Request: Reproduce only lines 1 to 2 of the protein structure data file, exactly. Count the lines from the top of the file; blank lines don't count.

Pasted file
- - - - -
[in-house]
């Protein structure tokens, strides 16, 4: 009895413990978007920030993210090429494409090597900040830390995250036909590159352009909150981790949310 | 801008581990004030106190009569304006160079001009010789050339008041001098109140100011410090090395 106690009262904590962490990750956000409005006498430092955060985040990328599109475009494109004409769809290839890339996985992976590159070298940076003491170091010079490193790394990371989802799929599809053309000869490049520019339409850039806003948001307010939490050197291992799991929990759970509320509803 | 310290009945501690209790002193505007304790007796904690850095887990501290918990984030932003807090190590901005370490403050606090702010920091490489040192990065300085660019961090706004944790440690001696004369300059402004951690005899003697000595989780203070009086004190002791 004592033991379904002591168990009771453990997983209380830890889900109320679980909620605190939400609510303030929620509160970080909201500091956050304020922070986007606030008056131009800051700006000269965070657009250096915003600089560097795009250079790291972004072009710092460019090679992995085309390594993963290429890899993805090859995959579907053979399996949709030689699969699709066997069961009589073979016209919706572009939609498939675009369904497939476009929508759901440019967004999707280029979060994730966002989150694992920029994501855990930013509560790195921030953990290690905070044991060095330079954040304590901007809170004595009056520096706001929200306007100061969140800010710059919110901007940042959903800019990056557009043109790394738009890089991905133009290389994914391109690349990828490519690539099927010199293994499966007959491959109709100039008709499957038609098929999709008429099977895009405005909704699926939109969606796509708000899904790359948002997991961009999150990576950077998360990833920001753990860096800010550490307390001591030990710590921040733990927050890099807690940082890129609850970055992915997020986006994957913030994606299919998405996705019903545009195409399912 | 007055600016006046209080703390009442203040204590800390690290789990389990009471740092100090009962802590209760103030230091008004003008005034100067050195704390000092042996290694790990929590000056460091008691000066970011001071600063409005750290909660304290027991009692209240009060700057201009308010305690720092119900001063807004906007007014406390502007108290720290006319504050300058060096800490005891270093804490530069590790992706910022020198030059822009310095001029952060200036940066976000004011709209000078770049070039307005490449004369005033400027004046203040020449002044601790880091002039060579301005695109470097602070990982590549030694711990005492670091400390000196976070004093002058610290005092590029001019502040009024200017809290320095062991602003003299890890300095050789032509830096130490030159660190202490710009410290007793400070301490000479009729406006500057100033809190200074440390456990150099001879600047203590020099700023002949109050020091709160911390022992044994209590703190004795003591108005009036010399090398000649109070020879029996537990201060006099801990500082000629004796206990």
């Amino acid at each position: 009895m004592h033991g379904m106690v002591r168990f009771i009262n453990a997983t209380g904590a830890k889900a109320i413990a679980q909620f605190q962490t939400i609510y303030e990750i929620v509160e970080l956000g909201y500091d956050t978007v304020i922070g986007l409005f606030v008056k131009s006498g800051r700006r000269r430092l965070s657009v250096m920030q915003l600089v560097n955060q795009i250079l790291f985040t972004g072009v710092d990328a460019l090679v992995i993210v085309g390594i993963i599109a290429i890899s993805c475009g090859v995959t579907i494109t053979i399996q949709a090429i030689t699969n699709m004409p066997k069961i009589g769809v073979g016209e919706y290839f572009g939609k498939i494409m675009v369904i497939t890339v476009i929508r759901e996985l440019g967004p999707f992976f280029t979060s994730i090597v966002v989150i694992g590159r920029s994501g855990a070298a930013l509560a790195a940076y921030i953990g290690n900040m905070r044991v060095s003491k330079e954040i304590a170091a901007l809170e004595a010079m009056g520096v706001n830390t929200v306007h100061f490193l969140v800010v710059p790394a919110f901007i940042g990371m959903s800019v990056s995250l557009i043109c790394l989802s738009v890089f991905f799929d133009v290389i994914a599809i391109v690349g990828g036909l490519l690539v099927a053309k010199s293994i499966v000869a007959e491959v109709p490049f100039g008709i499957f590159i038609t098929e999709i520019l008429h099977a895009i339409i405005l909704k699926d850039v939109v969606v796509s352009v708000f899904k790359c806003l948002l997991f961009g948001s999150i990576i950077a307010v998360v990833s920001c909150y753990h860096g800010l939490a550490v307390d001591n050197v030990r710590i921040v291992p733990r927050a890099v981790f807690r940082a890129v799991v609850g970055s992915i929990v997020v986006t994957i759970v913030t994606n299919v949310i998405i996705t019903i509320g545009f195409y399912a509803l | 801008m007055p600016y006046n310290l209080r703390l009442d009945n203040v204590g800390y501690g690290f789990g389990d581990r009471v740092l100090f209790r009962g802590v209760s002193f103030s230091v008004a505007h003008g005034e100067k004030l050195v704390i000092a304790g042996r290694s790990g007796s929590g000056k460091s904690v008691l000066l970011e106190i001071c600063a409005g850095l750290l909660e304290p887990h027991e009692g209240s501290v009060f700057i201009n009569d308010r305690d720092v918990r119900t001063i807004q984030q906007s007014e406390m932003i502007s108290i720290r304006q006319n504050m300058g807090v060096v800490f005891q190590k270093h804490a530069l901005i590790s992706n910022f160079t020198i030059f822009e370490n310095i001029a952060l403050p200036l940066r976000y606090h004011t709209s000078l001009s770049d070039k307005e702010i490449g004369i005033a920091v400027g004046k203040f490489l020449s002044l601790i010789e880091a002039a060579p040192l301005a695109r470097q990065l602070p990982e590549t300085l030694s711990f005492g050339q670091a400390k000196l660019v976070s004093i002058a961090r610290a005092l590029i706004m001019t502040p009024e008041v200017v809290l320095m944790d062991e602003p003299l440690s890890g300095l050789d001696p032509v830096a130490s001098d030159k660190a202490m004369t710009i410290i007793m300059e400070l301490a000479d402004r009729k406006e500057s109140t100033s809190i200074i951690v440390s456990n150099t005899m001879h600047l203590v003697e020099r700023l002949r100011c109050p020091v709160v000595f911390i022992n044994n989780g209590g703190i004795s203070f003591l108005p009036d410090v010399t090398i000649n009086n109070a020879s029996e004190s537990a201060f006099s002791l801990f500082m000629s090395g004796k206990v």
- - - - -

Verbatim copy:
[in-house]
């Protein structure tokens, strides 16, 4: 009895413990978007920030993210090429494409090597900040830390995250036909590159352009909150981790949310 | 801008581990004030106190009569304006160079001009010789050339008041001098109140100011410090090395 106690009262904590962490990750956000409005006498430092955060985040990328599109475009494109004409769809290839890339996985992976590159070298940076003491170091010079490193790394990371989802799929599809053309000869490049520019339409850039806003948001307010939490050197291992799991929990759970509320509803 | 310290009945501690209790002193505007304790007796904690850095887990501290918990984030932003807090190590901005370490403050606090702010920091490489040192990065300085660019961090706004944790440690001696004369300059402004951690005899003697000595989780203070009086004190002791 004592033991379904002591168990009771453990997983209380830890889900109320679980909620605190939400609510303030929620509160970080909201500091956050304020922070986007606030008056131009800051700006000269965070657009250096915003600089560097795009250079790291972004072009710092460019090679992995085309390594993963290429890899993805090859995959579907053979399996949709030689699969699709066997069961009589073979016209919706572009939609498939675009369904497939476009929508759901440019967004999707280029979060994730966002989150694992920029994501855990930013509560790195921030953990290690905070044991060095330079954040304590901007809170004595009056520096706001929200306007100061969140800010710059919110901007940042959903800019990056557009043109790394738009890089991905133009290389994914391109690349990828490519690539099927010199293994499966007959491959109709100039008709499957038609098929999709008429099977895009405005909704699926939109969606796509708000899904790359948002997991961009999150990576950077998360990833920001753990860096800010550490307390001591030990710590921040733990927050890099807690940082890129609850970055992915997020986006994957913030994606299919998405996705019903545009195409399912 | 007055600016006046209080703390009442203040204590800390690290789990389990009471740092100090009962802590209760103030230091008004003008005034100067050195704390000092042996290694790990929590000056460091008691000066970011001071600063409005750290909660304290027991009692209240009060700057201009308010305690720092119900001063807004906007007014406390502007108290720290006319504050300058060096800490005891270093804490530069590790992706910022020198030059822009310095001029952060200036940066976000004011709209000078770049070039307005490449004369005033400027004046203040020449002044601790880091002039060579301005695109470097602070990982590549030694711990005492670091400390000196976070004093002058610290005092590029001019502040009024200017809290320095062991602003003299890890300095050789032509830096130490030159660190202490710009410290007793400070301490000479009729406006500057100033809190200074440390456990150099001879600047203590020099700023002949109050020091709160911390022992044994209590703190004795003591108005009036010399090398000649109070020879029996537990201060006099801990500082000629004796206990």